Again, the amount of humour and intelligence employed in shooting down my idea has been a privilege to read.

    If I have any more bright ideas, I’ll keep them to myself. Probably.

    1. No, don’t do that Croydonboro because in that bright idea there could just be the spark that ignites a debate and that is precisely what the blog is about.

      Thumbs down and out, but keep having bright ideas, they’re the catalyst for debate.


      John R

  6. When I read the comments from inside the dashboard I don’t even notice if the anyone is doing “replies”, I just see them in chronological order. Maybe I could disable them? I’ll have a look. Who knows what else is inside that tool box?

    Any last contributions to the “Thumbs” debate before I flick the switch back? I think it would take a silver-tongued rhetorical tour de force of Mark Antony bury/praise proportions to swing the result now.

    1. Just entertained myself by flicking the thumbs on AVs post endlessly, going through 0-0, 1-0, 0-1 and NOT back to 0-0 cos it won’t let me. Well, that’s 30seconds of my life I won’t get back while watching Dylan Thomas………

  7. I think the reply function is fine, some of us may miss the odd post as a result of it, but it allows a debate within the debate.

  8. Nigel,

    I hear what you say about the “Reply” function allowing a debate within a debate, and if it could be programmed to have a 10 minute lifespan, my own thoughts are that it might be more useful. The problem is though, that when this blog is running at full steam ahead, and it sometimes does, then if you don’t read that post until an hour after it was originally posted, there are often a lot of new posts after it. Unless one has an interest in that particular post or author, it’s unlikely that the replies will be read.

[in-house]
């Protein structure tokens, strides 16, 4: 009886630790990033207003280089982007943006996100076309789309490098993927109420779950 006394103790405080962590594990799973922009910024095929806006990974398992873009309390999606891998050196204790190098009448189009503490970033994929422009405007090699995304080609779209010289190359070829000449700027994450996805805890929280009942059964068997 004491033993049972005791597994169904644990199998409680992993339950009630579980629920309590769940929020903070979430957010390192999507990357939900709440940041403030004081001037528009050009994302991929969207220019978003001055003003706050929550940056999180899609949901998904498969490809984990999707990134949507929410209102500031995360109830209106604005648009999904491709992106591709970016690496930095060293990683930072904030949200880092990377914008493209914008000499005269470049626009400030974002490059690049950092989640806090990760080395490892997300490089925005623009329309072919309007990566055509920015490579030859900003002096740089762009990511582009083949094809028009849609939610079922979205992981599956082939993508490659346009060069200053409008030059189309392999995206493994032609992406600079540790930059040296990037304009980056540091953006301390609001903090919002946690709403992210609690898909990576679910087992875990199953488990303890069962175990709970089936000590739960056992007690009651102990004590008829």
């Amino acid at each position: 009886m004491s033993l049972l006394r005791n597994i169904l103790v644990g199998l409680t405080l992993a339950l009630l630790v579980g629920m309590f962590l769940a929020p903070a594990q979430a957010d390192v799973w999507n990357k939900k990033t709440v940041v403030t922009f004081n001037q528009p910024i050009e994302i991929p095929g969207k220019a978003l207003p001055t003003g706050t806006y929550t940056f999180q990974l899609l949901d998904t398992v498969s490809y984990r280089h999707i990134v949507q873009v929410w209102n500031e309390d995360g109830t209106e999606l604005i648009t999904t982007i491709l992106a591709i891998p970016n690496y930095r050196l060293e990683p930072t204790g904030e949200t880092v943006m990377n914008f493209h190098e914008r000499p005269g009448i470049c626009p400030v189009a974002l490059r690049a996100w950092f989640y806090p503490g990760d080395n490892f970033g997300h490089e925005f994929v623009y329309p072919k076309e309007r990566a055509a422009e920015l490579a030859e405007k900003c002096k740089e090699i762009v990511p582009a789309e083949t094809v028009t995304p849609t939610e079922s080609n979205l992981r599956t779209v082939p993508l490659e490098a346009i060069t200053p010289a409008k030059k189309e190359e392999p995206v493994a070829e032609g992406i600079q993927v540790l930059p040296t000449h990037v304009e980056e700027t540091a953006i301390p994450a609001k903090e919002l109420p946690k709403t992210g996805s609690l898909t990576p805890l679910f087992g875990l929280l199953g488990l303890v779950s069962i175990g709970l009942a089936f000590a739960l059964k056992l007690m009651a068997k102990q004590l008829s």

In the past, we (or in my case, those others who post regularly) have always added comments to the end of the blog and if we are interested enough in the subject, we can search back for the original reference. In some cases I’ve even gone back to AV’s previous blog to find the original post. When that was all that was available, we still used to have a debate within a debate, so the debate hasn’t been stifled.

    To add balance, my opinions are based on my time zone being eight hours ahead of Teesside (and North Yorkshire). In other words, when you lot are sitting down with your single malts, having swilled copious quantities of local ale or merlot from foreign regions at nine o’clock at night, it is still 1:00pm here, and even though the sun is over the yardarm, I have sworn off the drink until 6:00pm.
    It’s now 6:00 am in the UK and the Ben Riach Maderensis Fumosus is tasting very good. Some of you will be stirring your sticks to start the day. Good luck with that. I’m off to bed in a minute or sixty.

  9. Forever –

    Never seen a whale in Dormo, either that or is is a huge mermaid. Anyway, welcome back.

    Back to the reply thing. A few more thoughts. having got a new smooth blog it would be a shame to make it messy, having the posts appear in order of posting allows everyone to join in, you can cover a couple of topics in post, have a couple of threads going at the same time, even talk about football. And I am nosey and dont want to miss anything.

    On to tomorrow and my plans have been scuppered, tickets sold out, elocution lessons wasted. I wonder how many Boro fans have bought tickets amongst home fans? I guess it would be easier if you lived darn sarf, a TS postcode for your address is a bit of a giveaway.

    Sounds like it is going to be a cup tie atmosphere, looking forward to listening.

    1. You say that now, but if knocked off your feet by a barrage of posts from Yours Truly, you might change your mind…… Fingers crossed for 3 points at Rotherham. It is, of course, “nailed on” that Richard Smallwood will play a blinder.

  10. I have to say that I agree with ditching the reply function, it’s pretty easy to indicate which comment you are referring to.

    I follow this blog mainly via I-phone which makes it almost impossible to fathom out where in the thread the comment is supposed to be. As previously mentioned, I would prefer it if the comments where there in order of being posted, then you can read from where you left off with out missing anything.

    It’s a pity there isn’t some kind of thumbs up thingy so that other readers could agree with me, or disagree, as the case may be.

  11. I would agree with ditching the reply function. Let the replier refer back to the post as I am sure most of us go to the last post we read and read downwards after that. Also it is then easier to keep track of everyone’s comments and not miss one.

    I like my daily dose of pessimism and have probably missed a few half empty glasses on the new blog already.

  12. We will get over a ton now! As Boro is two points off the top of the division, we needed domething to whimper about. First the BBC, then the (foam) thumbs and then the absence of Dormo. Plenty of posts.